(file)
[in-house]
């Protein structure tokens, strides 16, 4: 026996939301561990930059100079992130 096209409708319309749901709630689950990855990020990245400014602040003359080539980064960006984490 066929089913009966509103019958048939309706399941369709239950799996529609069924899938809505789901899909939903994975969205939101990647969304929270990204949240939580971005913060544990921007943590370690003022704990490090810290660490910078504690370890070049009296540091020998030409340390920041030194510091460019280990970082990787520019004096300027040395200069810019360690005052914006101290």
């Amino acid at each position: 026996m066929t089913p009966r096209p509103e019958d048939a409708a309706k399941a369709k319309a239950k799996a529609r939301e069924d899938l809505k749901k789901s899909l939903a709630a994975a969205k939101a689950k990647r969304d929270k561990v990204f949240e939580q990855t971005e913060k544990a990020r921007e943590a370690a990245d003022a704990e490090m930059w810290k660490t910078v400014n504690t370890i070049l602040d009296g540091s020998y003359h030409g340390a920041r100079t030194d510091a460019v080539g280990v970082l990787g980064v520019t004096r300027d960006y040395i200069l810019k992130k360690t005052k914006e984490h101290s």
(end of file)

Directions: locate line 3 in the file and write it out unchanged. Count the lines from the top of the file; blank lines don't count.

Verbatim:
């Amino acid at each position: 026996m066929t089913p009966r096209p509103e019958d048939a409708a309706k399941a369709k319309a239950k799996a529609r939301e069924d899938l809505k749901k789901s899909l939903a709630a994975a969205k939101a689950k990647r969304d929270k561990v990204f949240e939580q990855t971005e913060k544990a990020r921007e943590a370690a990245d003022a704990e490090m930059w810290k660490t910078v400014n504690t370890i070049l602040d009296g540091s020998y003359h030409g340390a920041r100079t030194d510091a460019v080539g280990v970082l990787g980064v520019t004096r300027d960006y040395i200069l810019k992130k360690t005052k914006e984490h101290s």